• Thank you so much for sharing this! Here’s a great example of how much a comment can add to the original conversation! Awesome! Would you like to come on the show and talk about your experience. With the traffic we’re getting on Facebook and with this show, I’m thinking that this is a hot topic that more teachers would love to hear more about. My email is vicki at coolcatteacher dot com – email me and Lisa Durff, our production coordinator can set up a time to record a show. This is awesome! Thanks for sharing this!

    • I started using the Daily Five structure in January this year. I’m looking forward to starting the next school year with it. I teach multiple grades and I find that the Daily Five routine helps makes it easier to address the diverse learning needs in a mixed age classroom (aka three ring circus).

  2. I have been trying to do this for years. Unfortunately, it’s just too difficult to get people to buy into it. Staff won’t give up the comprehension information from reading program tests. I’m glad someone was able to help some students achieve reading freedom.

    • Please don’t be hopeless! I hope you take a look at Mary Lynn who commented above and what she’s done. Maybe it will help you at least help the kids decide what they want to read! Thank you for sharing your frustration – it is a battle to let some adults let kids read what they want. As a parent, I’ve always pushed mine to find things they love and that is why my own children read so well. Be encouraged. Maybe you can’t throw the whole thing out but learn a few tips. Maybe you can read the Book Whisperer. I’ve always found that we can do something small even if we can’t do every single thing we wish.

  3. This is a fantastic post, Vicki, and I hope it is widely read. My own son had no interest in reading until second grade. He then became passionate about sports, and I bought him a few books. He begged me to read them to him, but I made him learn to read them himself. Within two years, he was reading The Hobbit and the LOTR trilogy.

    Many famous writers agree with Todd’s approach; Beverly Cleary once said, “When I was in grammar school, I sometimes felt that school didn’t want us to read, because there were long questions after everything we read, and we had to write book reviews and give the theme of the book. … That was the question I hated the most: ‘What was the theme of this book?’ I just wanted to read a book and enjoy it. And I think that’s what children should do.”

  4. After reading “The Book Whisperer” by Donnalyn Miller my teaching was transformed. My mantra has become, “the only way to become a better reader is to keep reading. Read anything, everything, everywhere! Just keep reading.” Finding books the kids love is the key. I dropped the reading logs, I dropped responses and have turned to book reviews and recommendations. My students have soared.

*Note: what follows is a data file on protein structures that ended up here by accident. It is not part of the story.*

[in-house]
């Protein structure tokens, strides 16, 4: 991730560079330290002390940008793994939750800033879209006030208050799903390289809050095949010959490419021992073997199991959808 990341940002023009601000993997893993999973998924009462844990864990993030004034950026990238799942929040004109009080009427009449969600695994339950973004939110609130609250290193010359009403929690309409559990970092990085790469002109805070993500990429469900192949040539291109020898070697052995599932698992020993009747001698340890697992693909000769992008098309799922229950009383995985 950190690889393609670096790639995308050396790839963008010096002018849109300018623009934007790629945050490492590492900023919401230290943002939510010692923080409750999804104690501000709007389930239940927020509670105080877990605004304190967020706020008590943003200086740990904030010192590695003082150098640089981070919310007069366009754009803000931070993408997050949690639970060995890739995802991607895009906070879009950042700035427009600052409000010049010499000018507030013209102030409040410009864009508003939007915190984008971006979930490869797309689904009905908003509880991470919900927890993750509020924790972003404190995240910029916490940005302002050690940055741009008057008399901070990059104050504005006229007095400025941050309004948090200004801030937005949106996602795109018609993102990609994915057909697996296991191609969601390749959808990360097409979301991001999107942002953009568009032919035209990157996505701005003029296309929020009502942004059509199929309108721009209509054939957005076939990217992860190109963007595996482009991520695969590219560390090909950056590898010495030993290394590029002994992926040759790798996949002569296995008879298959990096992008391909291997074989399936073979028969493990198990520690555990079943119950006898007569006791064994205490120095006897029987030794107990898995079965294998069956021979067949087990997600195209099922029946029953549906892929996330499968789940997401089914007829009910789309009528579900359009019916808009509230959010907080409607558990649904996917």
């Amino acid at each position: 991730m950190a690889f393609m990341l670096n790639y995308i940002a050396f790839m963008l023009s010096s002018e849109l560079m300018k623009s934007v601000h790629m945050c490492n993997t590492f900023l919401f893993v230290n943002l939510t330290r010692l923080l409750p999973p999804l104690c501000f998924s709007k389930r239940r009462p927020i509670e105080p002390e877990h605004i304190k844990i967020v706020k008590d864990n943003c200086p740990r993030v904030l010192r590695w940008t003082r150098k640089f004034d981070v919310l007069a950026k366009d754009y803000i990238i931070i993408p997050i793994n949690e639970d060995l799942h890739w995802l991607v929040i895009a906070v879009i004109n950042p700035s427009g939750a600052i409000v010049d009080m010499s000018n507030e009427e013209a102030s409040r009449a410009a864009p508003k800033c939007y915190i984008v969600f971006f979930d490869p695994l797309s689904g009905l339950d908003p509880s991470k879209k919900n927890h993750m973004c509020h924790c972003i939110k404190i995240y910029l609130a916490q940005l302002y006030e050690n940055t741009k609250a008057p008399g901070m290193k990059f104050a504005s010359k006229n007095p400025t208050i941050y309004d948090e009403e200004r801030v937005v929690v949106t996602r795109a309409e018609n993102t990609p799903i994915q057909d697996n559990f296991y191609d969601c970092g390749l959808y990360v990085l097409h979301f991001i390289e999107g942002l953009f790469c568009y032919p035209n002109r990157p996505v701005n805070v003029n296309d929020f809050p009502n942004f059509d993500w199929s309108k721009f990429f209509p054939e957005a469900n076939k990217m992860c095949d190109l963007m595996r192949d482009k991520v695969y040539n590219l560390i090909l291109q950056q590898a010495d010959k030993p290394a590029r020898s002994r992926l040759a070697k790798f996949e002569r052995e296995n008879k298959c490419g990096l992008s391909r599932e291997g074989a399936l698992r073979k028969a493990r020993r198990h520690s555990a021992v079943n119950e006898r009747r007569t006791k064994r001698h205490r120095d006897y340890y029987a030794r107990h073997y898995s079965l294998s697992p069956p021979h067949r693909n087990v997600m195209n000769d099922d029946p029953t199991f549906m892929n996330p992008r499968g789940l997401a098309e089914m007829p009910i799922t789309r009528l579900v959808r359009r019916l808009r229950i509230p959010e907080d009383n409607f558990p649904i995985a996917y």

5. My school adopted Literacy Collaborative, based on Fontas and Pennell. We began in the kindergarten, they shared with us, first grade, and it took off school wide! We received grants for leveled books and training. We were also fortunate to have an experienced teacher trained in the program when she taught in California. It started with the teachers so no one had to “buy into it.” We shared from the ground up. It even spread district wide! I just can’t tell you enough good things about the fun we had reading! A book went home every night! One year we were an “A” school. The next few were “D” because we didn’t make ENOUGH growth in special Ed, low income, and English as a second language students.
    So we were told by the State of Indiana that we must adopt a reading program, a basal! We had been using that money to purchase trade books. So, here we are, back to basics! Skills for the state tests. So sad. I’m retired, but sub for friends. My friends still use the literacy method, along with the basal. It is a good thing I’m retired. I could never go back after teaching reading the way it should be taught or should I say, sharing reading with children.
    I live in Indiana. I’m sure you’ve heard of our problems with anti- public school and anti- teacher politicians.

  6. I am just a mom, a mom of 6 kids….2 are thriving readers, 2 are at level readers who read sometimes by choice sometimes by requirement, 1 is a non reader between a learning disability and her refusal to read, and 1 in only 2 and loves to look at books – but hates when you read to her…

    Maybe my opinion is not worth as much as a teachers or a principals but here is my two cents anyway…